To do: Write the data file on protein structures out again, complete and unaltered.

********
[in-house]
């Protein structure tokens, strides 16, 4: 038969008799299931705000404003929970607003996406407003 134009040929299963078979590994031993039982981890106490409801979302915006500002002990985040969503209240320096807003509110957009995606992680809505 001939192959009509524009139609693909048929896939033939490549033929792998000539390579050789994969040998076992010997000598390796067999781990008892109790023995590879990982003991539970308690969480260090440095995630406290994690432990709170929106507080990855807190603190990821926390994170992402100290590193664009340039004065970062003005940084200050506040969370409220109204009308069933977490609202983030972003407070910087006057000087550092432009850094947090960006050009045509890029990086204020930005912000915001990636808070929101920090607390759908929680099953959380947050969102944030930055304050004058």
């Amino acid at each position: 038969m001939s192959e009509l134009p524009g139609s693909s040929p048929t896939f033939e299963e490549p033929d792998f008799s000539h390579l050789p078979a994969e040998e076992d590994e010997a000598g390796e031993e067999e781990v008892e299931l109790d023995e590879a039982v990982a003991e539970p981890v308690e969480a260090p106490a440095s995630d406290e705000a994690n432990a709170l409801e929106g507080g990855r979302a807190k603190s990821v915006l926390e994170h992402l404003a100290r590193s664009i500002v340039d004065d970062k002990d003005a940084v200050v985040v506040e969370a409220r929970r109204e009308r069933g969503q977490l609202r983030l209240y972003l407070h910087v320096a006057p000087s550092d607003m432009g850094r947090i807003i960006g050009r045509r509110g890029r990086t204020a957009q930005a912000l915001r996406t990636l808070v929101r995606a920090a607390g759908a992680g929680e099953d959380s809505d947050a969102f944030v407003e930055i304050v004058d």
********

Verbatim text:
[in-house]
């Protein structure tokens, strides 16, 4: 038969008799299931705000404003929970607003996406407003 134009040929299963078979590994031993039982981890106490409801979302915006500002002990985040969503209240320096807003509110957009995606992680809505 001939192959009509524009139609693909048929896939033939490549033929792998000539390579050789994969040998076992010997000598390796067999781990008892109790023995590879990982003991539970308690969480260090440095995630406290994690432990709170929106507080990855807190603190990821926390994170992402100290590193664009340039004065970062003005940084200050506040969370409220109204009308069933977490609202983030972003407070910087006057000087550092432009850094947090960006050009045509890029990086204020930005912000915001990636808070929101920090607390759908929680099953959380947050969102944030930055304050004058």
């Amino acid at each position: 038969m001939s192959e009509l134009p524009g139609s693909s040929p048929t896939f033939e299963e490549p033929d792998f008799s000539h390579l050789p078979a994969e040998e076992d590994e010997a000598g390796e031993e067999e781990v008892e299931l109790d023995e590879a039982v990982a003991e539970p981890v308690e969480a260090p106490a440095s995630d406290e705000a994690n432990a709170l409801e929106g507080g990855r979302a807190k603190s990821v915006l926390e994170h992402l404003a100290r590193s664009i500002v340039d004065d970062k002990d003005a940084v200050v985040v506040e969370a409220r929970r109204e009308r069933g969503q977490l609202r983030l209240y972003l407070h910087v320096a006057p000087s550092d607003m432009g850094r947090i807003i960006g050009r045509r509110g890029r990086t204020a957009q930005a912000l915001r996406t990636l808070v929101r995606a920090a607390g759908a992680g929680e099953d959380s809505d947050a969102f944030v407003e930055i304050v004058d």